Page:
Palau is down to 6 working hemodialysis machines from 9, confirmed Dr. Mekoll, Director of Clinical Services at the Ministry of Health.
Out of 9 machines, two are beyond repair, one is awaiting parts and 6 are operational. “Our technicians are working with technicians in Taiwan and they’ve secured the parts but with no flights, there will be a delay,” reported Mekoll.
Senator Jonathan Isechal, wrote President Surangel Whipps Jr. this week asking to him to do everything in his power to procure an additional hemodialysis machine for the Dialysis Unit at the Belau National Hospital.
“With approximately 30 hemodialysis patients currently receiving treatment, this shortage has forced the hospital staff to schedule patients multiple times a week and work very long shifts late into the evening. Furthermore, the ongoing COVID-19 pandemic has disrupted regular flights from Taiwan, making it nearly impossible for replacement parts or technical experts to be flown into Palau,” expressed Isechal.
Senator Isechal warned that if another dialysis machine breaks down, “hemodialysis patients would face dire and life-threatening situations.”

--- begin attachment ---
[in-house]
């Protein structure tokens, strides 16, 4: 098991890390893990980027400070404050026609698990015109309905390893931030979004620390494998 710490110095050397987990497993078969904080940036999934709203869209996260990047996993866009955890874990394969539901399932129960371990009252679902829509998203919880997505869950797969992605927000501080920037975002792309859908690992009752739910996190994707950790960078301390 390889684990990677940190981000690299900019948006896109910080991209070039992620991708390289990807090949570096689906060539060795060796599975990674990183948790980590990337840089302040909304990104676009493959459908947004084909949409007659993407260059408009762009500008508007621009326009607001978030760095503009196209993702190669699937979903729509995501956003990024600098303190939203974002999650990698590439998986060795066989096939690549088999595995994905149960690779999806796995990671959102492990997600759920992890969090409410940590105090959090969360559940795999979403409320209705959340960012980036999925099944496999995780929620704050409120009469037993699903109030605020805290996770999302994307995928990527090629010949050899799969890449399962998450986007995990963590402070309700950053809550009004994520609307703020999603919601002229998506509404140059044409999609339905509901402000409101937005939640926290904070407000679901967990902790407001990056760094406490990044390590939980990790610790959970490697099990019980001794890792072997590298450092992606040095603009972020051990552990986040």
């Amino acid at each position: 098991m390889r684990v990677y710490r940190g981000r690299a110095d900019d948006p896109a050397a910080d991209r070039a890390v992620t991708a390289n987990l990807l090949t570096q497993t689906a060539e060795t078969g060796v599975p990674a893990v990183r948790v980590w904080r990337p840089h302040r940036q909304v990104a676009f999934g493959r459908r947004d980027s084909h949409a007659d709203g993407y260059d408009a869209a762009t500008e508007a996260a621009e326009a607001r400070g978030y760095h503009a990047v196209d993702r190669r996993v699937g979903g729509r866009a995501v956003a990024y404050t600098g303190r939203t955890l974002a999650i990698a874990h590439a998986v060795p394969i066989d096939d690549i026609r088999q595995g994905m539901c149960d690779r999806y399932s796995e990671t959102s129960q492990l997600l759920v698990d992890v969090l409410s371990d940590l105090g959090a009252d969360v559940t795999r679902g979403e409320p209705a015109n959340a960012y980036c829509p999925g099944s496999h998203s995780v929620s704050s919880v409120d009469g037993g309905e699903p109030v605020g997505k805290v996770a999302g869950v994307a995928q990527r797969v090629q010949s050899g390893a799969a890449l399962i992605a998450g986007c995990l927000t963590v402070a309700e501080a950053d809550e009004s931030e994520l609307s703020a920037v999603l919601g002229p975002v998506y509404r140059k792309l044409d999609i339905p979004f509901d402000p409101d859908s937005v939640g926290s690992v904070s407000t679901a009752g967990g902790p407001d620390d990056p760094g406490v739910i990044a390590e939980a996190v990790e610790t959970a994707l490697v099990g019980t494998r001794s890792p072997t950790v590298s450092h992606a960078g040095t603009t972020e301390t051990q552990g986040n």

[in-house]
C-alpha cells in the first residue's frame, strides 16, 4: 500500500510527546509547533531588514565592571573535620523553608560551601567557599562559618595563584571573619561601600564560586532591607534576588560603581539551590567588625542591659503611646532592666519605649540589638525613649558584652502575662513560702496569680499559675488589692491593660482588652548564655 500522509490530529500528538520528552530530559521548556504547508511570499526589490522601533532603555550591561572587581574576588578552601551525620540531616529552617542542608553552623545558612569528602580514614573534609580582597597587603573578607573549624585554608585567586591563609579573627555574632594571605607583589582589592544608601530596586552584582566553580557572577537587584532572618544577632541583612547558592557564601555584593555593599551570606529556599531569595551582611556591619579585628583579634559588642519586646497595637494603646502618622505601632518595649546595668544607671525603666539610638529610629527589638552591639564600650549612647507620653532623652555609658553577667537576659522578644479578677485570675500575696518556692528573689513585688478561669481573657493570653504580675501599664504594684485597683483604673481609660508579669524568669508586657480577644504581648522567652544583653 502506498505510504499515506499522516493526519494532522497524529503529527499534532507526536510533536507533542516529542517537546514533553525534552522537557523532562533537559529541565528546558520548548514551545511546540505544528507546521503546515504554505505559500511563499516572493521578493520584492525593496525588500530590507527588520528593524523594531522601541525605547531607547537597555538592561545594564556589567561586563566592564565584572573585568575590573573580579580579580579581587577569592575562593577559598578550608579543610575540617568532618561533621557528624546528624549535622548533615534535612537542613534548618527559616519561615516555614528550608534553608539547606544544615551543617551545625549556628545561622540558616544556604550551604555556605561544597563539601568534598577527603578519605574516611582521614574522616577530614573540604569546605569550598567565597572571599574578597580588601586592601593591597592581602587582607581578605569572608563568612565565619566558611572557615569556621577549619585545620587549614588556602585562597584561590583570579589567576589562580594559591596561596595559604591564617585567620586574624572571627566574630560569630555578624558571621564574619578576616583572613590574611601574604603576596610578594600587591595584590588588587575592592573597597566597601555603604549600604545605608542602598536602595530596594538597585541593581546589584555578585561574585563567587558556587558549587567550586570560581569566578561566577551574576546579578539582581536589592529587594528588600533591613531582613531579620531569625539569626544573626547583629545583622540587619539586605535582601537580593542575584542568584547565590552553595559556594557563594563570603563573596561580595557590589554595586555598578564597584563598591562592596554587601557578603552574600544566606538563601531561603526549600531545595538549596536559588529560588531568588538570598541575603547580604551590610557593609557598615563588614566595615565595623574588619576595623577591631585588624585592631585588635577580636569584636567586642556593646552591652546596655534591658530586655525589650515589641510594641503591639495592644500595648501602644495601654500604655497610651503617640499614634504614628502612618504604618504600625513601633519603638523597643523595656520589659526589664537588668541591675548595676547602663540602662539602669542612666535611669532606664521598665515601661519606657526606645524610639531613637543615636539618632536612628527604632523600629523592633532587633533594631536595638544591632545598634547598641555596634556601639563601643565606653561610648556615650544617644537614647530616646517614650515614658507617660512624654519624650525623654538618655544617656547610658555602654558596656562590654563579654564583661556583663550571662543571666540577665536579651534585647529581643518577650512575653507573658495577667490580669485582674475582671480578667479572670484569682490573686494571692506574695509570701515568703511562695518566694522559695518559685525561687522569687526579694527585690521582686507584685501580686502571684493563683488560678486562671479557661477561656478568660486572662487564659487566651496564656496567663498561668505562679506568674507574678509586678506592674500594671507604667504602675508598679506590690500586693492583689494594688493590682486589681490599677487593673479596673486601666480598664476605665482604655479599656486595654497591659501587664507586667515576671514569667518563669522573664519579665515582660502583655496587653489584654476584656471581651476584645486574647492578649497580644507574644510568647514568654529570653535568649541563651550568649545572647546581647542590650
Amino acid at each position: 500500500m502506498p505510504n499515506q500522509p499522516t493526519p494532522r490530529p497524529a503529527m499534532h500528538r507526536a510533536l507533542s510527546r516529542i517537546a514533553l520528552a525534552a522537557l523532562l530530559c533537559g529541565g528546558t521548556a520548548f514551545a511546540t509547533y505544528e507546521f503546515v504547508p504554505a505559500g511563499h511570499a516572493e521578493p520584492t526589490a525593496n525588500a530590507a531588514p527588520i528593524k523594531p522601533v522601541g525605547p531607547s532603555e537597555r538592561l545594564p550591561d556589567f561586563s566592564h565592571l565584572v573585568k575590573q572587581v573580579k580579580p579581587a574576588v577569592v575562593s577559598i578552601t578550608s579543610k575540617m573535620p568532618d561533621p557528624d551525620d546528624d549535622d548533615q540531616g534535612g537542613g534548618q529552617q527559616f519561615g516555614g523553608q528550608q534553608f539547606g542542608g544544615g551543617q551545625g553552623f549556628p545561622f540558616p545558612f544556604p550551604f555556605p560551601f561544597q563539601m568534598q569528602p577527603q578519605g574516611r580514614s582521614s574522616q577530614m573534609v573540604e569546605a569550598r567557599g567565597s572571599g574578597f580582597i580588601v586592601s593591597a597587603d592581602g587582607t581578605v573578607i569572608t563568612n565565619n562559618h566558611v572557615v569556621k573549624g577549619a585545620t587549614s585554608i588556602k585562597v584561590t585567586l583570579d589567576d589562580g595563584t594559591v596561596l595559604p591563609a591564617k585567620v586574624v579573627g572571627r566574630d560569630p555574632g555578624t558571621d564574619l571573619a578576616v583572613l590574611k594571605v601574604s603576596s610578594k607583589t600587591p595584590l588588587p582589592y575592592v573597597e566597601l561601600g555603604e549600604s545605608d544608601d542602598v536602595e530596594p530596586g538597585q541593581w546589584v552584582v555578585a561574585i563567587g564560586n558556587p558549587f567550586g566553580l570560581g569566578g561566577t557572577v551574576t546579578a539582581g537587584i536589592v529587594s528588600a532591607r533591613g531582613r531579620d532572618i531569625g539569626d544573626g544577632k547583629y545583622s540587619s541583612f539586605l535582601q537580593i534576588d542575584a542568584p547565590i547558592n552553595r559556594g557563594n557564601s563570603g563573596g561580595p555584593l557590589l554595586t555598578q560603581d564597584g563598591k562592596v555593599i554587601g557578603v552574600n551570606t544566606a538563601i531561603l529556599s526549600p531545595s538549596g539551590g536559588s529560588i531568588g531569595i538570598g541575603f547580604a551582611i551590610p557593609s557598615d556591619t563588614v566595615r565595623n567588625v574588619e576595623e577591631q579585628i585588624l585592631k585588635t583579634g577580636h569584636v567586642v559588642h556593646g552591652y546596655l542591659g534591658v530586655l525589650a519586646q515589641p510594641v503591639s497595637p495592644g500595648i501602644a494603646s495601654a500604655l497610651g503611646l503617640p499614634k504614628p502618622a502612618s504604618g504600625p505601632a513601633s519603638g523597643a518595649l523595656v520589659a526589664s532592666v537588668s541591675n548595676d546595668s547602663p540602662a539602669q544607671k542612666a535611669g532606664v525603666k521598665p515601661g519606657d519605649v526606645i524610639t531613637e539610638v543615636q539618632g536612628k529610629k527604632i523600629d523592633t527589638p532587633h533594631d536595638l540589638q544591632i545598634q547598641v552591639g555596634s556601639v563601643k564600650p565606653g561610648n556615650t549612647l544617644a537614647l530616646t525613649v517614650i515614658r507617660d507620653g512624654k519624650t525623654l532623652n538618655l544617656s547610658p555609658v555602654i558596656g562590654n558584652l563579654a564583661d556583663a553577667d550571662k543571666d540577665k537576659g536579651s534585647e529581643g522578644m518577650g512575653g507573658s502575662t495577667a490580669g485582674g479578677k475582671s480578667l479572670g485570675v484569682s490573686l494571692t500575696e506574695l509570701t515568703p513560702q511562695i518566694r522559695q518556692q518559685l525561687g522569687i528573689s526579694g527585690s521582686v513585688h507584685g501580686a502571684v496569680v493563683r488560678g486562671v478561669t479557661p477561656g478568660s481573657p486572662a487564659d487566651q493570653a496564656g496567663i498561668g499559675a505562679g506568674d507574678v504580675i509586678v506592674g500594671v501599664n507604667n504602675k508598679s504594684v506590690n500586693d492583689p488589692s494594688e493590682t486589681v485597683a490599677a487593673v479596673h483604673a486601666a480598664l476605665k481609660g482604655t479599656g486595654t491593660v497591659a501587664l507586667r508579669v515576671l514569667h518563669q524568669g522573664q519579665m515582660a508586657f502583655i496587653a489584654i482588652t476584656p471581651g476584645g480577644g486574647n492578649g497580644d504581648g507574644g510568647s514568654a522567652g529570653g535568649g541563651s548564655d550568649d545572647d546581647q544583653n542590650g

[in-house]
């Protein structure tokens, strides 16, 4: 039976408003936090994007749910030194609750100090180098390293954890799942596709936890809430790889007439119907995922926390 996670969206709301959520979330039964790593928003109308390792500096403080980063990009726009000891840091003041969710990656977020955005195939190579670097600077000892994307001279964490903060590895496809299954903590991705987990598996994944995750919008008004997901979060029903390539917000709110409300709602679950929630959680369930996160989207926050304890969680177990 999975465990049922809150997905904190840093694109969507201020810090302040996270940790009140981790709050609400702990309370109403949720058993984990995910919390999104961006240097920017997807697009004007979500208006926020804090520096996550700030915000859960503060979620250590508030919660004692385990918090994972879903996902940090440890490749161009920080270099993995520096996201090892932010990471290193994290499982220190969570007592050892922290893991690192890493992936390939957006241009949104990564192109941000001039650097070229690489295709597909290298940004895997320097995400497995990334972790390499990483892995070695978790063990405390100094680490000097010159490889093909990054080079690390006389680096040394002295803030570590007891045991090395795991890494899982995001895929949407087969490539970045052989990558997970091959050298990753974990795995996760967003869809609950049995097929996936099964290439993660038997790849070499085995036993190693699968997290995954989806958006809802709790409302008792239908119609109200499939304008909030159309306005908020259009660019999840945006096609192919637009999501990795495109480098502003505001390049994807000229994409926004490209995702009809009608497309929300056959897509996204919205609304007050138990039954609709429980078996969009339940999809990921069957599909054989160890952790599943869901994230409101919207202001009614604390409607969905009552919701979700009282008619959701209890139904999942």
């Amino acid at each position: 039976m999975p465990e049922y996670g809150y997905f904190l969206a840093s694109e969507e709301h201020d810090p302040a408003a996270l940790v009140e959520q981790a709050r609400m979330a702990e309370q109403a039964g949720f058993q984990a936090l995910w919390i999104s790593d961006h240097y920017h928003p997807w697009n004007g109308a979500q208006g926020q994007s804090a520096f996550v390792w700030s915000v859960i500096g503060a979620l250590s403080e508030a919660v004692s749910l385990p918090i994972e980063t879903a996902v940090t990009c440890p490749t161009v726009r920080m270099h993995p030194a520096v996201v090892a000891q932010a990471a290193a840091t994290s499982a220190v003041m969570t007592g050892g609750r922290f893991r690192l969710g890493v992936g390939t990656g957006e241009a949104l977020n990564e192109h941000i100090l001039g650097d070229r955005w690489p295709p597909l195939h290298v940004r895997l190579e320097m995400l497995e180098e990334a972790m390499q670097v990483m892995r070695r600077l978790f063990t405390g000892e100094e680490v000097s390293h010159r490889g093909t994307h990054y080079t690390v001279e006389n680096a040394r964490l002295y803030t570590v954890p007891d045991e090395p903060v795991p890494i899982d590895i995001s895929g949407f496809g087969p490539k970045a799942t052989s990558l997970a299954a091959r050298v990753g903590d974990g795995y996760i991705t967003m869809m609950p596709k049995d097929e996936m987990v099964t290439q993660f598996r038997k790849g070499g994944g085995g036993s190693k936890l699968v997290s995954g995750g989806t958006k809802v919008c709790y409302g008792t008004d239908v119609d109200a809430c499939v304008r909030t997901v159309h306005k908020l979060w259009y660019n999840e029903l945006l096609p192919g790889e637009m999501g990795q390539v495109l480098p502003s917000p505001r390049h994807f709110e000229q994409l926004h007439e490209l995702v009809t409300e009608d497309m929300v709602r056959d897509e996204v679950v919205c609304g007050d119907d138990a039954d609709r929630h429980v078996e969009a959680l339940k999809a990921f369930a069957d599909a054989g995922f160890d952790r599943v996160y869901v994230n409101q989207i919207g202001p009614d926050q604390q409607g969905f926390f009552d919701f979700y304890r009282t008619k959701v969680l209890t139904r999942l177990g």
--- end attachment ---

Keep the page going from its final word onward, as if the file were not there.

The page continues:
Patients receive treatments 2 to 3 times a week and each session last between 2 to 4 hours each, explained Dr. Mekoll. The Dialysis Unit runs 6 days a week with one day for the equipment to be cleaned and serviced. He acknowledged that the staff are pulling longer shifts as a result.
In response to Island Times yesterday, Dr. Mekoll said that they have made a report to President Whipps regarding the matter and they are looking for solutions. He said that it costs around $15,000 to purchase a new hemodialysis machine from Taiwan.
Meanwhile, with only 6 machines operational, Dr. Mekoll said that doctors are advising their patients to follow their prescribed diets carefully and to exercise extra care at this time.
Hemodialysis treatment is one of the few services excluded from the National Health Insurance and patients have to receive the treatment at the Belau National Hospital at their own expense. Treatment was excluded under RPPL 8-16 due to its high cost and financial unsustainability.
Senator Isechal asked President Whipps to tap into the Hospital Trust Funds to procure the equipment which he said is in line with the Trust Fund’s medical emergency mandate.

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